California Civil Jury Instructions (CACI)

1009D. Liability to Employees of Independent Contractors for Unsafe Conditions—Defective Equipment

[Name of plaintiff] claims that [he/she] was harmed by an unsafe condition while employed by [name of plaintiff’s employer] and working on [name of defendant]’s property. To establish this claim, [name of plaintiff] must prove all of the following:

1. That [name of defendant] [owned/leased/occupied/controlled] the property;

2. That [name of defendant] negligently provided unsafe equipment that contributed to [name of plaintiff]’s injuries;

3. That [name of plaintiff] was harmed; and

4. That [name of defendant]’s conduct was a substantial factor in causing [name of plaintiff]’s harm.

Derived from CACI No. 1009B April 2009; Revised December 2011

Directions for Use

This instruction is for use if a dangerous condition on property causes injury to an employee of an independent contractor hired to perform work on the property. The basis of liability is that the defendant provided defective equipment. For an instruction for injuries to others due to a concealed condition, see CACI No. 1003, Unsafe Conditions. For an instruction for injuries based on unsafe concealed conditions not discoverable by the plaintiff’s employer, see CACI No. 1009A, Liability to Employees of Independent Contractors for Unsafe Concealed Conditions. For an instruction for injuries based on the property owner’s retained control over the property, see CACI No. 1009B, Liability to Employees of Independent Contractors for Unsafe Conditions—Retained Control.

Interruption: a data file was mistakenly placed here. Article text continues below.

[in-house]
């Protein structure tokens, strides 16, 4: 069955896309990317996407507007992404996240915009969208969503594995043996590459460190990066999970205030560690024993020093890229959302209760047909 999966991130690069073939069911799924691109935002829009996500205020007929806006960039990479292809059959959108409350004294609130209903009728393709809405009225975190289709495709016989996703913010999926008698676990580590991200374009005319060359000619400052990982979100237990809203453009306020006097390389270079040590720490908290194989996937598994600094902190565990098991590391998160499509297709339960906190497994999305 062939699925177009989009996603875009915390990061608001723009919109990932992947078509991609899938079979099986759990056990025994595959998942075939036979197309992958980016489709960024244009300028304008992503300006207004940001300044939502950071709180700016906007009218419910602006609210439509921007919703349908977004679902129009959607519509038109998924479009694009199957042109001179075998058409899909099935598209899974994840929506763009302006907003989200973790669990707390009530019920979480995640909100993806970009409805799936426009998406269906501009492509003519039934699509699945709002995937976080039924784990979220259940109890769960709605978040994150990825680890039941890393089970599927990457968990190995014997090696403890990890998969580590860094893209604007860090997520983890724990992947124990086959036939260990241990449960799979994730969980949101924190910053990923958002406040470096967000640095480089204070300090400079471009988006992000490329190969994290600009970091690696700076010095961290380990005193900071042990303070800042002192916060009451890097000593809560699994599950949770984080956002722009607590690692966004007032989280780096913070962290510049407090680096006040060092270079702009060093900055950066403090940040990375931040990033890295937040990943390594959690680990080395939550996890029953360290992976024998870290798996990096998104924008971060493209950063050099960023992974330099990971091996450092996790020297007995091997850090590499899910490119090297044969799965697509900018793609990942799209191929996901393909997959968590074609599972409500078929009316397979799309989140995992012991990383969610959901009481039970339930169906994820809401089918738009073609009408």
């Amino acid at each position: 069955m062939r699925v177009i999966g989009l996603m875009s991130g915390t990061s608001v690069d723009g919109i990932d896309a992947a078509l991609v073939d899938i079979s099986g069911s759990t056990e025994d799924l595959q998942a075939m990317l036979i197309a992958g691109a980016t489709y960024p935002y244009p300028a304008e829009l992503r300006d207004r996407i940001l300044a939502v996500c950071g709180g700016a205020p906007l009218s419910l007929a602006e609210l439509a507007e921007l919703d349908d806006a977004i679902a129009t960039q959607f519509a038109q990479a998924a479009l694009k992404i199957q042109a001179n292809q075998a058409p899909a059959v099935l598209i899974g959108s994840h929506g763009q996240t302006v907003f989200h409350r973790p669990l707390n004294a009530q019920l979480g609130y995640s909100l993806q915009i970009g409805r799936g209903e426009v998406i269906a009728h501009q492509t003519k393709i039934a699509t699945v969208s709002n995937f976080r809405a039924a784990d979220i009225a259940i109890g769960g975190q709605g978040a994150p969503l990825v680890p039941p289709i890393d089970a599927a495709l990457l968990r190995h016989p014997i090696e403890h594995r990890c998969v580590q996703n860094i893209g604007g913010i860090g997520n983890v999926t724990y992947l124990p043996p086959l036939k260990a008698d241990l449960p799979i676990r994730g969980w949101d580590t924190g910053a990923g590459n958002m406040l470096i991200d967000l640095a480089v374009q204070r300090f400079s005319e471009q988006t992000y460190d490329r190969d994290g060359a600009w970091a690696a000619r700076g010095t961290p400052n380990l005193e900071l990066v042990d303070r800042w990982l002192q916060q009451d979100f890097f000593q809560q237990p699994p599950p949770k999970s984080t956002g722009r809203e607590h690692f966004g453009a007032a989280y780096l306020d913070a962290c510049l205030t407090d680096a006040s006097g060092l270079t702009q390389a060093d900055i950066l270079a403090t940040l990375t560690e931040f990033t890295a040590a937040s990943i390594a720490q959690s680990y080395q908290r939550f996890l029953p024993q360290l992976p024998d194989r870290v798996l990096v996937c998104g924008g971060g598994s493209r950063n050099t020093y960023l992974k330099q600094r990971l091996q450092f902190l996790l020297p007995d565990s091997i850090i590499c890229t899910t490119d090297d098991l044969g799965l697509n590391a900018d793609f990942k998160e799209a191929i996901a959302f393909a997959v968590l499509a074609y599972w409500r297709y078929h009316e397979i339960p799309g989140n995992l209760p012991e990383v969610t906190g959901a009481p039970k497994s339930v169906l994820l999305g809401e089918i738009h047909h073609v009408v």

See also the Vicarious Responsibility Series, CACI No. 3700 et seq., for instructions on the liability of a hirer for the acts of an independent contractor.

Sources and Authority

  • “[W]hen a hirer of an independent contractor, by negligently furnishing unsafe equipment to the contractor, affirmatively contributes to the injury of an employee of the contractor, the hirer should be liable to the employee for the consequences of the hirer’s own negligence.” (Elsner v. Uveges (2004) 34 Cal.4th 915, 937 [22 Cal.Rptr.3d 530, 102 P.3d 915].)
  • “ ‘[W]here the hiring party actively contributes to the injury by supplying defective equipment, it is the hiring party’s own negligence that renders it liable, not that of the contractor.’ ” (McKown v. Wal-Mart Stores, Inc. (2002) 27 Cal.4th 219, 225 [115 Cal.Rptr.2d 868, 38 P.3d 1094], internal citation omitted.)

Secondary Sources

6 Witkin, Summary of California Law (10th ed. 2005) Torts, § 1117

1 Levy et al., California Torts, Ch. 15, General Premises Liability, § 15.08 (Matthew Bender)

11 California Real Estate Law and Practice, Ch. 381, Tort Liability of Property Owners, § 381.23 (Matthew Bender)

36 California Forms of Pleading and Practice, Ch. 421, Premises Liability, § 421.15 (Matthew Bender)

17 California Points and Authorities, Ch. 178, Premises Liability, § 178.24 (Matthew Bender)